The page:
Avocados seem too luscious to be healthful, but they contain many valuable nutrients. Yes, they do contain a lot of fat, however, it is highly monounsaturated, the kind that's associated with a healthy heart. Ounce for ounce, the avocado contains 60% more potassium than bananas, which are usually thought of as an exemplary potassium source. Avocados are also rich in vitamin E, provide substantial amounts of folic acid, vitamin B6, and pantothenic acid. They also contain iron, copper, and magnesium. Avocados contain glutathione, and antioxidant with anti-carcinogenic potential. They also contain a significant amount of a cholesterol-lowering phytosterol called beta-sitosterol.
Although there are many varieties of avocados, California varieties are more widely available nationwide. They are considerably higher in fat, thus “creamier” and more flavorful. The most popular California avocado ia the Hass, which weighs about 1/2 pound and has a pebbly black skin when ripe.
When shopping for avocados, select heavy, unblemished ones. If the avocado is rock hard, it will need a few days to ripen. If an avocado yields slightly to gentle pressure, it is ripe enough to slice. If pressing the fruit leaves a small dent, it is too ripe to slice, but is suitable for mashing. If pressing leaves a large dent, the fruit is overripe, and the flesh will have darkened and spoiled.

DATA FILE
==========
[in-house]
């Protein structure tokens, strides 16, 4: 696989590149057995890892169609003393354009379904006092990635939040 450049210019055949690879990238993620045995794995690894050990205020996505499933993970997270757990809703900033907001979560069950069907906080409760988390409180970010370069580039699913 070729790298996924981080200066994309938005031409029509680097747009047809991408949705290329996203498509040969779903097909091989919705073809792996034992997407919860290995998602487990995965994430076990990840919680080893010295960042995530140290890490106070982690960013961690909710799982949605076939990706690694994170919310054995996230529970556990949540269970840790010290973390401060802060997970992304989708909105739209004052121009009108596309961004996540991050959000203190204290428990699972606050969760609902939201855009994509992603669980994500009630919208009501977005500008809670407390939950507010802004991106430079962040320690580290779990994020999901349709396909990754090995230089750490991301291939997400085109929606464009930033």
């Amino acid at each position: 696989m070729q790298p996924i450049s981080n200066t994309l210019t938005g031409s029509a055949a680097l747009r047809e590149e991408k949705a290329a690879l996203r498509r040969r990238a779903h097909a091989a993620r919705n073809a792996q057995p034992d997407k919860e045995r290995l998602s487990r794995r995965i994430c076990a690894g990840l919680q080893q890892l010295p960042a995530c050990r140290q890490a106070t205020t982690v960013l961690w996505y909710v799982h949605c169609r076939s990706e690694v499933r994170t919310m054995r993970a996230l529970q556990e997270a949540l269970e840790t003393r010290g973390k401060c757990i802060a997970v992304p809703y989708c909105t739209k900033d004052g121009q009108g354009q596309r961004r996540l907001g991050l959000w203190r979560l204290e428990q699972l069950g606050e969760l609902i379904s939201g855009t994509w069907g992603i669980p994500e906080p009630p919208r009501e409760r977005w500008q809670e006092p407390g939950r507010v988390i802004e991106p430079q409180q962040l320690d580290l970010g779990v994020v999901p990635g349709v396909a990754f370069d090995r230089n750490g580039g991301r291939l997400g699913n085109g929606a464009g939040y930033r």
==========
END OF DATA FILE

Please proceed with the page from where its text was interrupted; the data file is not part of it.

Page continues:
Hard avocados ripen at room temperature in three to six days. To speed up the process, place them in a paper bag, preferably with an apple. Never put hard avocados in the refrigerator because they will never ripen. Keep ripe avocados in the refrigerator and use within two to three days.
To pit an avocado, cut it lengthwise all the way around, working around the pit. Then, gently twist the two halves apart. Tap the blade of a heavy knife into the pit, and twist gently to release the pit from the flesh. You can then slice the flesh inside the skin and scoop it out with a spoon. If you wish to remove the flesh without slicing, you can scoop out the entire half.
The flesh of an avocado that has been cut will turn dark within a few minutes after being exposed to air. To delay darkening, rub the slices with lemon or lime juice. Add lemon or lime juice to mashed avocado when making guacamole or similar dips. Also, pressing plastic wrap firmly over the cut surface of a halved avocado, or onto the surface of a bowl of mashed avocado, will deter darkening.
Nutrition Chart for half of a California Avocado:
Calories 153Total fat (g) 15 Saturated fat (g) 2.2 Monounsaturated fat (g) 10 Polyunsaturated fat (g) 1.8Dietary fiber (g) 4.2 Protein (g) 2Carbohydrate (g) 6 Sodium (mg) 10Vitamin B6 (mg) 0.2 Folate (mcg) 57Copper (mg) 0.3 Potassium (mg) 548